Borderline personality disorder is considered a personality disorder, which by definition consists of enduring and inflexible patterns of behavior that cause significant distress and impairment socially, occupationally, or personally. Borderline personality disorder is considered one of the most serious of the personality disorders and was historically considered the borderline between the milder mental problems (neuroses) and the more severe mental disorders (psychoses). Characteristics of borderline personality disorder include emotional instability with wide mood swings, instability in relationships, self-injurious behaviors, identity disturbance, impulsivity, and inappropriate and intense anger. This disorder has been stigmatized historically by mental health professionals, who have often considered those with the disorder manipulative, difficult to treat, resistant to treatment, or hopeless. Individuals with borderline personality disorder may require long-term therapy and may have a difficult relationship with the therapist.
While a history of childhood abuse or other trauma has long been associated with borderline personality disorder, more recently this strong relationship has received heightened attention. Borderline personality disorder is frequently associated with childhood histories of serious sexual and/or physical abuse, extremely chaotic home environments, or both. Research on the brain has added to the understanding of borderline personality disorder. When trauma occurs in younger children, a number of different events occur in the brain, some of which lead to heightened emotional expression and hyper reactivity to abuse events. Over time, individuals react with these heightened responses to lesser and lesser stimuli, until eventually these heightened responses become generalized to stimuli not associated with the trauma. This response to trauma may be related to some of the symptoms of borderline personality disorder.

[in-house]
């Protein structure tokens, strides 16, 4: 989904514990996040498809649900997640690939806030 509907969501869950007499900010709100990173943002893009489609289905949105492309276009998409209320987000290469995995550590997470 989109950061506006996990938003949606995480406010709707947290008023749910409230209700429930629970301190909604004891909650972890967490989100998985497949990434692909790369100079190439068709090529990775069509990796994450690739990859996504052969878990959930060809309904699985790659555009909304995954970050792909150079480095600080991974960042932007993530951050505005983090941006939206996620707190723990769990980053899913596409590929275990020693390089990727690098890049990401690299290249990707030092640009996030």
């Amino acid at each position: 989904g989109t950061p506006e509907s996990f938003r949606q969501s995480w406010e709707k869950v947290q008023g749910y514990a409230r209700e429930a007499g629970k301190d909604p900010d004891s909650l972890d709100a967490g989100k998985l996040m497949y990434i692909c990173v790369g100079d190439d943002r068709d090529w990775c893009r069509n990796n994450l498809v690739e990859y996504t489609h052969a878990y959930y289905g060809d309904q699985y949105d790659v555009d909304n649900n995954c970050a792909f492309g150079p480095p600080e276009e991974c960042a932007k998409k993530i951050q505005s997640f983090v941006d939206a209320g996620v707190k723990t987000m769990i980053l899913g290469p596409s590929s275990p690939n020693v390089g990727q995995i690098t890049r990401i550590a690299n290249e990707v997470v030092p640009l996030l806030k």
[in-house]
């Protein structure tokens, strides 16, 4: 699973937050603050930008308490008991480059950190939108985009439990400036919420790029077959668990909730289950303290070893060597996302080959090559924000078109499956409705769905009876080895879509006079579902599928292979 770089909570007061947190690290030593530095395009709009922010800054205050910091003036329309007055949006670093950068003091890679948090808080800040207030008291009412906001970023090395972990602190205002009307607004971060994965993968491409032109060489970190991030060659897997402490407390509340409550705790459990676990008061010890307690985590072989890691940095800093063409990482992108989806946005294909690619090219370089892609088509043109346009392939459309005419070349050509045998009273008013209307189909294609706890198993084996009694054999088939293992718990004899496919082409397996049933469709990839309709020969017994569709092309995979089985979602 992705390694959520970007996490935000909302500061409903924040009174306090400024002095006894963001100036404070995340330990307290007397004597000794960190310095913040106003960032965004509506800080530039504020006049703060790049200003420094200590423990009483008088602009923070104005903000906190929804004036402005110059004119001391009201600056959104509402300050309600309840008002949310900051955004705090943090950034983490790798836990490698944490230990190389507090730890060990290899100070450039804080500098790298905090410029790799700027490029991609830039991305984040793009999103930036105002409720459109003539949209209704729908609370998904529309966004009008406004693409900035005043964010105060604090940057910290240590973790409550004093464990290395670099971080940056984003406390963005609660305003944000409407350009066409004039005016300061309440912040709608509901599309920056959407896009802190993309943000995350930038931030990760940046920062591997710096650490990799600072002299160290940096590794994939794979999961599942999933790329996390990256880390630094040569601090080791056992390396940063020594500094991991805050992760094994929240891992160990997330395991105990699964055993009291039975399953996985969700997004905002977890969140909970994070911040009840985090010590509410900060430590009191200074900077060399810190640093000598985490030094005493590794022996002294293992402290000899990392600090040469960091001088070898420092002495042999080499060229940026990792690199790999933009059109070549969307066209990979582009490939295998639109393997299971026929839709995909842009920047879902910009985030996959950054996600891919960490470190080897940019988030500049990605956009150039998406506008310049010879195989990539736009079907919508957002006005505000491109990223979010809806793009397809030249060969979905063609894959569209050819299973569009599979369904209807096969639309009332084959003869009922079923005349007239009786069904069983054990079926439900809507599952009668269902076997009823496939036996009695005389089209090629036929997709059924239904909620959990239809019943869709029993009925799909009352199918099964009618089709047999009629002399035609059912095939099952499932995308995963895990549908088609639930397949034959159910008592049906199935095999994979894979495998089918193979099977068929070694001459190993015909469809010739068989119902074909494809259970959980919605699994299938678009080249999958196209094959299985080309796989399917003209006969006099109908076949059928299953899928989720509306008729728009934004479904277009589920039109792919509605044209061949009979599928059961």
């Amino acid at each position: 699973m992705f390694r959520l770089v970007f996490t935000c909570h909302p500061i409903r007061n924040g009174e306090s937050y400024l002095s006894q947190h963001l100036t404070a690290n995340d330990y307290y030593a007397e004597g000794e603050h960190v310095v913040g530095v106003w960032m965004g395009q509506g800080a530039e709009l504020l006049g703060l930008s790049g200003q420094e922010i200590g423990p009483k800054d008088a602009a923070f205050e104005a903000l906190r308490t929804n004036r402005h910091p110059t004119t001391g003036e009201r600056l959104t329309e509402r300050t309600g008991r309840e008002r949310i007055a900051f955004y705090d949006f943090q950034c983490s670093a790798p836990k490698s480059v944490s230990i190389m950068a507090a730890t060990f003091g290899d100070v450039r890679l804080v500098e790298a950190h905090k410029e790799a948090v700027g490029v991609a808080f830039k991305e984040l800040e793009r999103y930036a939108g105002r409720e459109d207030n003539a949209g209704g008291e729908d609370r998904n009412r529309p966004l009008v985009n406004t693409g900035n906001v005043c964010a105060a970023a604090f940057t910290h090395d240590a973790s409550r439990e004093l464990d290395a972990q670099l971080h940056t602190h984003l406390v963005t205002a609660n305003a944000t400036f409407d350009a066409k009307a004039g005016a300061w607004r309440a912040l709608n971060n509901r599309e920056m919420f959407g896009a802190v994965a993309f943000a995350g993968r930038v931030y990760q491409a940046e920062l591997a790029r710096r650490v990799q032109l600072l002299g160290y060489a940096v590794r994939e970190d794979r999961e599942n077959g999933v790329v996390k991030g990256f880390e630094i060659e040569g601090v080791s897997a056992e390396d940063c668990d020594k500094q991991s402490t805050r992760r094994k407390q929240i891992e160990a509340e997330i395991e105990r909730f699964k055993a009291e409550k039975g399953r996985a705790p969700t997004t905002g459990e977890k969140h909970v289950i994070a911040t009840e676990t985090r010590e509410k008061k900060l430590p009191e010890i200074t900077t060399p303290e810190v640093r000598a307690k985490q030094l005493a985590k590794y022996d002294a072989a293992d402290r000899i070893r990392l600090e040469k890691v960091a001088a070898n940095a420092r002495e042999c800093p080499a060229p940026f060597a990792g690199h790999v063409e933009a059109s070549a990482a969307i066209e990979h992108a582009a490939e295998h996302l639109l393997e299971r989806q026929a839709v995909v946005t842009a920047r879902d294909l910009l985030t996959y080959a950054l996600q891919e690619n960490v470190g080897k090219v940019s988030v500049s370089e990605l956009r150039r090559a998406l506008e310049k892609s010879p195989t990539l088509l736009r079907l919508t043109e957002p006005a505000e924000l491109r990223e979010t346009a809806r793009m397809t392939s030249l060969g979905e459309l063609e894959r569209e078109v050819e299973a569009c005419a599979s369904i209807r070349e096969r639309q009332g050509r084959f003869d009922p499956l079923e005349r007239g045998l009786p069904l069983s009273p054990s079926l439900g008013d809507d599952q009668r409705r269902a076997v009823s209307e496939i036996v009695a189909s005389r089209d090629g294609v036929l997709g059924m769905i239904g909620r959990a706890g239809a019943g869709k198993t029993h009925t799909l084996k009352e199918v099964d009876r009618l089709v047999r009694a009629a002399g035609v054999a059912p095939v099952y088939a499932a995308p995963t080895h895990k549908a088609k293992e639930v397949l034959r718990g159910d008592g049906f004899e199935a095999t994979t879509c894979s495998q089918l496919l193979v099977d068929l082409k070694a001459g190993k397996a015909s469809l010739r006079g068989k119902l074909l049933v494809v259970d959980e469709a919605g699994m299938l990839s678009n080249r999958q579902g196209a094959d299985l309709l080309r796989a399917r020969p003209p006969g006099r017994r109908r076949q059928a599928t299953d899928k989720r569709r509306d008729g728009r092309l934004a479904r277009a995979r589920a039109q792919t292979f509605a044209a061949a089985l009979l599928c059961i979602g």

Complex Posttraumatic Stress Disorder
The most recent conceptualization of borderline personality disorder for survivors of childhood abuse is as a posttraumatic response to trauma. Complex post-traumatic stress disorder (PTSD), a recently defined diagnosis, subsumes some of the traits of PTSD and borderline personality disorder. Individuals with this disorder are likely to experience long-term emotional and relationship instability; suicidal ideation; posttraumatic symptoms such as avoidance, hyper arousal, and intrusive symptoms; and other traits associated with borderline personality disorder. Individuals with the disorder may experience remission from these severe symptoms with appropriate trauma-focused treatment. Thus, leading trauma professionals and researchers who are working to understand the brain’s responses to trauma strongly recommend this more hopeful conceptualization for traumatized individuals with symptoms previously associated with borderline personality disorder.
- American Psychiatric Association. (2000). Diagnostic and statistical manual of mental disorders (4th ed., Text rev.). Washington, DC: American Psychiatric Association.
- Herman, J. L. (1992). Complex PTSD: A syndrome in survivors of prolonged repeated trauma. Journal of Traumatic Stress, 5, 377–391.
- Perry, B. D., Pollard, R. A., Blakley, T. L., Baker, W. L., & Vigilante, D. (1995). Childhood trauma, the neurobiology of adaptation, and use-dependent development of the brain: How “states” become “traits.” Infant Mental Health Journal, 16, 271–291.
- Zanarini, M. C. (2000). Childhood experiences associated with the development of borderline personality disorder. Psychiatric Clinics of North America, 23, 89–101.
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